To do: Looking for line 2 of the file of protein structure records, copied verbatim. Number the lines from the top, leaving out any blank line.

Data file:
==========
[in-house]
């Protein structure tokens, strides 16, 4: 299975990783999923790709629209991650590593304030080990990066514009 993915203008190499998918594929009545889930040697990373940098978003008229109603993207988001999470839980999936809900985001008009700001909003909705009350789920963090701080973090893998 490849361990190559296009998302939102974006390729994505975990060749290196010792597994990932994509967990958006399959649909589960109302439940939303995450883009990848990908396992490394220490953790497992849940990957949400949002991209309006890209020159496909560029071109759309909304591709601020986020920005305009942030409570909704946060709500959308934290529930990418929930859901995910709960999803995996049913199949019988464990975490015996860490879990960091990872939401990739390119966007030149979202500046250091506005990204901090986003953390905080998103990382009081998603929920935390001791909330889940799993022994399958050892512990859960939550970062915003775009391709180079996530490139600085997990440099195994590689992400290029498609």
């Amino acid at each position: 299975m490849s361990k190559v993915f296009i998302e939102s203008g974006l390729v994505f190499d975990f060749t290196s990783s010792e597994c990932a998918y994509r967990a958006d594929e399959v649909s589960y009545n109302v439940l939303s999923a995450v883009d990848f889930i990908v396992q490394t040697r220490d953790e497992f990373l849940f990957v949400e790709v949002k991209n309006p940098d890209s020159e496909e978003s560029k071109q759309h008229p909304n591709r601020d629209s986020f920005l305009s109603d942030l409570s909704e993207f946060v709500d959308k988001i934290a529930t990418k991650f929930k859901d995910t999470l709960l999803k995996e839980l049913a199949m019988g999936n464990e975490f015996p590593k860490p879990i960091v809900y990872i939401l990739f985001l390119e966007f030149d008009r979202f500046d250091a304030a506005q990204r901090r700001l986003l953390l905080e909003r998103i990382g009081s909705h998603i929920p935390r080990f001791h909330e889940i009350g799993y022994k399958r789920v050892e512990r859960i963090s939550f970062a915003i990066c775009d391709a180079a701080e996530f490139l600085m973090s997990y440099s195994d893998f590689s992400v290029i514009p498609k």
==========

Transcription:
């Protein structure tokens, strides 16, 4: 299975990783999923790709629209991650590593304030080990990066514009 993915203008190499998918594929009545889930040697990373940098978003008229109603993207988001999470839980999936809900985001008009700001909003909705009350789920963090701080973090893998 490849361990190559296009998302939102974006390729994505975990060749290196010792597994990932994509967990958006399959649909589960109302439940939303995450883009990848990908396992490394220490953790497992849940990957949400949002991209309006890209020159496909560029071109759309909304591709601020986020920005305009942030409570909704946060709500959308934290529930990418929930859901995910709960999803995996049913199949019988464990975490015996860490879990960091990872939401990739390119966007030149979202500046250091506005990204901090986003953390905080998103990382009081998603929920935390001791909330889940799993022994399958050892512990859960939550970062915003775009391709180079996530490139600085997990440099195994590689992400290029498609």